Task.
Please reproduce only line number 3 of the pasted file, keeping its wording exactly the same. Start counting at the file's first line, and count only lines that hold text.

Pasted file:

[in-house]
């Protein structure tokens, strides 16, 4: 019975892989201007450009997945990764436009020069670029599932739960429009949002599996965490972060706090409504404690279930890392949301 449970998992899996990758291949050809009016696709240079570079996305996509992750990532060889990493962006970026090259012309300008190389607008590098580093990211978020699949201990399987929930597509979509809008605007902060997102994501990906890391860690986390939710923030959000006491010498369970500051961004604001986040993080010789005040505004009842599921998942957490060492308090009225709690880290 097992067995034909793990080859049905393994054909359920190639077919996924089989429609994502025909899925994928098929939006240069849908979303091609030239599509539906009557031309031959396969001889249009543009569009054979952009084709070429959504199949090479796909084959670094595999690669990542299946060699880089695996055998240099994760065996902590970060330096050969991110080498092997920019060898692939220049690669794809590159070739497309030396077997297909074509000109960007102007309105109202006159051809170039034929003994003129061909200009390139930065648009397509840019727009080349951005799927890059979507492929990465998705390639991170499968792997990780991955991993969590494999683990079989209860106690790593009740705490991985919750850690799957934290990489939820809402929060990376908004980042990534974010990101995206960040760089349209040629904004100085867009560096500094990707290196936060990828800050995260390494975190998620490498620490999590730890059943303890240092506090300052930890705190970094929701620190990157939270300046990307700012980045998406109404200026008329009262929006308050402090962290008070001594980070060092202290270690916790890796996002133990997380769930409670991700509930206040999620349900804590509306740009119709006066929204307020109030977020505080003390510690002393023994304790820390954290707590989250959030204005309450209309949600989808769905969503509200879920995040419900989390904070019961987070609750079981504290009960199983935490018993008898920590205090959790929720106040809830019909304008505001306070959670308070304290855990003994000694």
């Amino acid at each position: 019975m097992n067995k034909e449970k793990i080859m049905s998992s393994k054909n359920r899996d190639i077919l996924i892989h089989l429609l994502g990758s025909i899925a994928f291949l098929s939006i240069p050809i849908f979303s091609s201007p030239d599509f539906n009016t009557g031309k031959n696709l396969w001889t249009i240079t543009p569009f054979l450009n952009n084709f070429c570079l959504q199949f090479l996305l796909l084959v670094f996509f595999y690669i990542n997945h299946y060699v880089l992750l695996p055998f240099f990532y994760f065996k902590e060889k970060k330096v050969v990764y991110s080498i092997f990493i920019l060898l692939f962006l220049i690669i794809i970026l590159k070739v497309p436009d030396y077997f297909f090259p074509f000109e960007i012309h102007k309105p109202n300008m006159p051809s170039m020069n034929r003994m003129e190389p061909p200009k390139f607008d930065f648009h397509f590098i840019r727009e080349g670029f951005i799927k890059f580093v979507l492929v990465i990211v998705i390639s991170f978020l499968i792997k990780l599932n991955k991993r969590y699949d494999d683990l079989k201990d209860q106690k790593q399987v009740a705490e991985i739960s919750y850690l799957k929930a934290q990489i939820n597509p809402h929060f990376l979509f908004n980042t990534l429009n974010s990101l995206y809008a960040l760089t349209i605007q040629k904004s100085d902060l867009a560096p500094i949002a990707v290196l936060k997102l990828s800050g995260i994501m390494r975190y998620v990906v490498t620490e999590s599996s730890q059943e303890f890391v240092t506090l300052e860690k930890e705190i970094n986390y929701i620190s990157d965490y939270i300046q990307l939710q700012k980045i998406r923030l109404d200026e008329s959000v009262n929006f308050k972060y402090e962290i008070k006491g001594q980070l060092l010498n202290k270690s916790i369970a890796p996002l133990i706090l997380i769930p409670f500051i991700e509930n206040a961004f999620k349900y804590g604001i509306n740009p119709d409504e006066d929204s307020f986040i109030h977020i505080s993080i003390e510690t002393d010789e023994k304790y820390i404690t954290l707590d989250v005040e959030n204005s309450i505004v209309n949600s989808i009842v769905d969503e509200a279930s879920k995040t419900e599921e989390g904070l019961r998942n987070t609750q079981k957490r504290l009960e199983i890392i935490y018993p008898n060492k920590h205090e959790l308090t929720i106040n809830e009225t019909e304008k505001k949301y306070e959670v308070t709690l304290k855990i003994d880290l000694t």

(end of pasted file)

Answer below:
């Amino acid at each position: 019975m097992n067995k034909e449970k793990i080859m049905s998992s393994k054909n359920r899996d190639i077919l996924i892989h089989l429609l994502g990758s025909i899925a994928f291949l098929s939006i240069p050809i849908f979303s091609s201007p030239d599509f539906n009016t009557g031309k031959n696709l396969w001889t249009i240079t543009p569009f054979l450009n952009n084709f070429c570079l959504q199949f090479l996305l796909l084959v670094f996509f595999y690669i990542n997945h299946y060699v880089l992750l695996p055998f240099f990532y994760f065996k902590e060889k970060k330096v050969v990764y991110s080498i092997f990493i920019l060898l692939f962006l220049i690669i794809i970026l590159k070739v497309p436009d030396y077997f297909f090259p074509f000109e960007i012309h102007k309105p109202n300008m006159p051809s170039m020069n034929r003994m003129e190389p061909p200009k390139f607008d930065f648009h397509f590098i840019r727009e080349g670029f951005i799927k890059f580093v979507l492929v990465i990211v998705i390639s991170f978020l499968i792997k990780l599932n991955k991993r969590y699949d494999d683990l079989k201990d209860q106690k790593q399987v009740a705490e991985i739960s919750y850690l799957k929930a934290q990489i939820n597509p809402h929060f990376l979509f908004n980042t990534l429009n974010s990101l995206y809008a960040l760089t349209i605007q040629k904004s100085d902060l867009a560096p500094i949002a990707v290196l936060k997102l990828s800050g995260i994501m390494r975190y998620v990906v490498t620490e999590s599996s730890q059943e303890f890391v240092t506090l300052e860690k930890e705190i970094n986390y929701i620190s990157d965490y939270i300046q990307l939710q700012k980045i998406r923030l109404d200026e008329s959000v009262n929006f308050k972060y402090e962290i008070k006491g001594q980070l060092l010498n202290k270690s916790i369970a890796p996002l133990i706090l997380i769930p409670f500051i991700e509930n206040a961004f999620k349900y804590g604001i509306n740009p119709d409504e006066d929204s307020f986040i109030h977020i505080s993080i003390e510690t002393d010789e023994k304790y820390i404690t954290l707590d989250v005040e959030n204005s309450i505004v209309n949600s989808i009842v769905d969503e509200a279930s879920k995040t419900e599921e989390g904070l019961r998942n987070t609750q079981k957490r504290l009960e199983i890392i935490y018993p008898n060492k920590h205090e959790l308090t929720i106040n809830e009225t019909e304008k505001k949301y306070e959670v308070t709690l304290k855990i003994d880290l000694t």